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The passage of paired electrons (Cooper pairs) through a weak connection (Josephson junction) between superconductors, as in the tunnel passage of paired electrons through a thin dielectric layer separating two superconductors.
Quantum-mechanical tunneling of Cooper pairs through a thin insulating barrier (on the order of a few nanometers thick) between two superconductors was theoretically predicted by Brian D. Josephson in 1962. Josephson found that a current of paired electrons (supercurrent) would flow in addition to the usual current that results from the tunneling of single electrons. Josephson predicted that if the current did not exceed a limiting value (the critical current), there would be no voltage drop across the tunnel barrier. This zero-voltage current flow is known as the dc Josephson effect. Josephson also predicted that if a constant nonzero voltage were maintained across the tunnel barrier, an alternating supercurrent would flow through the barrier in addition to the dc current produced by the tunneling of unpaired electrons. This phenomenon is known as the ac Josephson effect. See Tunneling in solids
Josephson pointed out that the magnitude of the maximum zero-voltage supercurrent would be reduced by a magnetic field. In fact, the magnetic field dependence of the magnitude of the critical current is one of the more striking features of the Josephson effect. Circulating supercurrents flow through the tunnel barrier to screen an applied magnetic field from the interior of the Josephson junction just as if the tunnel barrier itself were weakly superconducting. The screening effect produces a spatial variation of the transport current, and the critical current goes through a series of maxima and minima as the field is increased.
Josephson junctions, and instruments incorporating Josephson junctions, are used in applications for metrology at dc and microwave frequencies, frequency metrology, magnetometry, measurement of absolute temperatures below about 1 K, detection and amplification of electromagnetic signals, and other superconducting electronics such as high-speed analog-to-digital converters and computers. A Josephson junction, like a vacuum tube or a transistor, is capable of switching signals from one circuit to another; a Josephson tunnel junction is the fastest switch known. Josephson junction circuits are capable of storing information. Finally, because a Josephson junction is a superconducting device, its power dissipation is extremely small, so that Josephson junction circuits can be packed together as tightly as fabrication techniques permit. All the basic circuit elements required for a Josephson junction computer have been developed. See Low-temperature thermometry, Superconducting devices, Superconductivity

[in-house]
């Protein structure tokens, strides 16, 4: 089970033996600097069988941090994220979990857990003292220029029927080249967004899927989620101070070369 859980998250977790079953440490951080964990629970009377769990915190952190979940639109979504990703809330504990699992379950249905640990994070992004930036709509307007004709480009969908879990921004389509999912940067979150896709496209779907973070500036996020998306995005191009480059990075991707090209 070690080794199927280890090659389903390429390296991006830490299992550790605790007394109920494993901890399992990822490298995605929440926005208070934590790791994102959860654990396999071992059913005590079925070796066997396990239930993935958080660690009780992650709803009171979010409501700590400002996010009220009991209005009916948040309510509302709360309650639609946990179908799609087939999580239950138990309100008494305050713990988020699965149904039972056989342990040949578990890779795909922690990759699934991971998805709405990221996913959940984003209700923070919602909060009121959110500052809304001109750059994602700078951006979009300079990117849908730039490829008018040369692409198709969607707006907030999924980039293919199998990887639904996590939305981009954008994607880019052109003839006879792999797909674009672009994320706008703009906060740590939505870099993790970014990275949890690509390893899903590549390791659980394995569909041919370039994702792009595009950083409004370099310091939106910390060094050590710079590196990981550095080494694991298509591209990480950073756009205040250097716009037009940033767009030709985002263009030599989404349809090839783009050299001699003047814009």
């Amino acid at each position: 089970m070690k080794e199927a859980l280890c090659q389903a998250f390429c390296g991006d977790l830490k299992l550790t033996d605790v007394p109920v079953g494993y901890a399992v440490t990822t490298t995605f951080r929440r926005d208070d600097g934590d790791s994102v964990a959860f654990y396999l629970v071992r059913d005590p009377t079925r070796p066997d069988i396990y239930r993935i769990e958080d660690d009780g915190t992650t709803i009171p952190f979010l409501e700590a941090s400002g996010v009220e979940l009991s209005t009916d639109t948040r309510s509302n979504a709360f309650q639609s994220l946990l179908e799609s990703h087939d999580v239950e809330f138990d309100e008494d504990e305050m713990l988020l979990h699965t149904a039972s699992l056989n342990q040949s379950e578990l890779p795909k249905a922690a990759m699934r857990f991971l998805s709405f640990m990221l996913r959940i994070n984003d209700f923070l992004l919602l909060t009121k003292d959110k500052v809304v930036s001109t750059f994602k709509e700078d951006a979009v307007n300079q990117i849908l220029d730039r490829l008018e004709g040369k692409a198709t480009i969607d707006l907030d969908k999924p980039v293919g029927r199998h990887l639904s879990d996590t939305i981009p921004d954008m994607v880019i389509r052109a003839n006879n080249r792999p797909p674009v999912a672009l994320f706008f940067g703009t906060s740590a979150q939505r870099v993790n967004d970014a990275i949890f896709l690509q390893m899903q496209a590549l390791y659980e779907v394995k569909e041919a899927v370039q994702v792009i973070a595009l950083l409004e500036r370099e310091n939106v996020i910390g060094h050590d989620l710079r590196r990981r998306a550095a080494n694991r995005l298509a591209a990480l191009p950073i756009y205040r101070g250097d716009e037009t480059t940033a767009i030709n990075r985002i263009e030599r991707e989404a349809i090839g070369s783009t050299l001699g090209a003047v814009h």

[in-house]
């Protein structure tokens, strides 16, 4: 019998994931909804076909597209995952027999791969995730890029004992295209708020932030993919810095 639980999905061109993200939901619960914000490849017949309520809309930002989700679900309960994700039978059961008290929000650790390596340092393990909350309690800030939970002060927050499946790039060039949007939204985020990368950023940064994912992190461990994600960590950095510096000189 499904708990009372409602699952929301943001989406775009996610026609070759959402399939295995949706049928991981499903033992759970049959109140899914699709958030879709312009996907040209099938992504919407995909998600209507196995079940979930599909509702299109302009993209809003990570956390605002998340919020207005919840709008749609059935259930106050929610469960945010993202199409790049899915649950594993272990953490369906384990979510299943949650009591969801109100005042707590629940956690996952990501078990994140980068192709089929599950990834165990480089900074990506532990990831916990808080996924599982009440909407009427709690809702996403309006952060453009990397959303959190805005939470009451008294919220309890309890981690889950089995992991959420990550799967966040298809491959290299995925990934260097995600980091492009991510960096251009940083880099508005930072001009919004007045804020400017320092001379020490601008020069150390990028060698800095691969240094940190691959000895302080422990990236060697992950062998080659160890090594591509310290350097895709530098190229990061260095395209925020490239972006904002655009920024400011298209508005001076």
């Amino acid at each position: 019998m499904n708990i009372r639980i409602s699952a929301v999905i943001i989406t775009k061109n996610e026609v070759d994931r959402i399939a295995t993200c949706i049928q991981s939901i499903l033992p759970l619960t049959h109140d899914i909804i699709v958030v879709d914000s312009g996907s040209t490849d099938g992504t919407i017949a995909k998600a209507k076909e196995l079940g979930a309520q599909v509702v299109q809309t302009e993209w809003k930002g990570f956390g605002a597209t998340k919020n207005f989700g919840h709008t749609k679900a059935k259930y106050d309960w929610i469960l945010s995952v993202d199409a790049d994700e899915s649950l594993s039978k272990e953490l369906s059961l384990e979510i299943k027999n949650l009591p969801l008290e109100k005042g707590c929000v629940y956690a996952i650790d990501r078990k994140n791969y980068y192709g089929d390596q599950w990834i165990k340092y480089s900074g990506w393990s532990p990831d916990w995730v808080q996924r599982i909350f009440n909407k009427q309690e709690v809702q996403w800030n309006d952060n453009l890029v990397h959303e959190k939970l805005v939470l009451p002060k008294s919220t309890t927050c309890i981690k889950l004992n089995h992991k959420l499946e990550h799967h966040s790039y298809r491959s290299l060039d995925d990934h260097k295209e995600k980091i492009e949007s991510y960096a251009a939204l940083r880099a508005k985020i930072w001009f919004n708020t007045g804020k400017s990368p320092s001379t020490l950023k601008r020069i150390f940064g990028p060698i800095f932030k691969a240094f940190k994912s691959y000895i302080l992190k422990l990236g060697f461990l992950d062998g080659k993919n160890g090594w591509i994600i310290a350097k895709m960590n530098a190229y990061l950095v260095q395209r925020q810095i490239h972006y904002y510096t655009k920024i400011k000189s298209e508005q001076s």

the passage of a superconduction current through a thin layer of dielectric separating two superconductors (the so-called Josephson contact), predicted on the basis of the theory of superconductivity by the English physicist B. Josephson in 1962 and detected by the American physicists P. Anderson and J. Rowell in 1963.
Conduction electrons pass through the dielectric (usually a metal oxide film about 10 angstroms [Å] thick) because of a tunneling effect. If the current through a Josephson contact does not exceed a certain value, called the critical current of the contact, there is no voltage drop at the contact (the so-called direct-current Josephson effect; see Figure 1, c). If a current greater than the critical current is passed through the contact, there is a voltage drop V at the contact, which then radiates electromagnetic waves (alternating-current Josephson effect; see Figure 1, d). The radiation frequency vand the voltage at the contact are related such that v = 2eV/h, where e is the electron charge and h is Planck’s constant. The radiation arises because in passing through the contact the paired electrons that create the superconduction current acquire excess energy 2eV (in relation to the ground state of the superconductor). The only possibility for an electron pair to return to the ground state is to emit electromagnetic energy quanta hv = 2eV.
An analogous effect is observed when the superconductors are joined by a thin jumper (bridge or point contact) or when there is a fine metal film in the normal state between them. Such Josephson contact systems are called loosely coupled superconductors. On the basis of the Josephson effect, superconducting interferometers have been built with two loose parallel couplings between the superconductors. The special quantum nature of the superconducting state leads to interference of the superconduction currents that have passed through the loose connections. The critical current here depends on the external magnetic field, making it possible to use such a device for the extremely accurate measurement of magnetic fields—to between 8 x 10-7 and 8 x 10-8 amperes per m (10-8-10-9 oersted). It is also possible to use loosely coupled superconductors as low-power generators that can be easily switched over to a wide range of frequencies, or as sensitive detectors, amplifiers, and other instruments for the superhigh frequencies and the far infrared ranges.
REFERENCESLangenberg, D. N., et al. “Effekty Dzhozefsona.” Vspekhi fizicheskikh nauk, 1967, vol. 91, issue 2, p. 317.
Kulik, I. O., and I. K. lanson. Effekt Dzhozefsona v sverkhprovodiashchikh tunnel’nykh strukturakh. Moscow, 1970.
L. G. ASLAMAZOV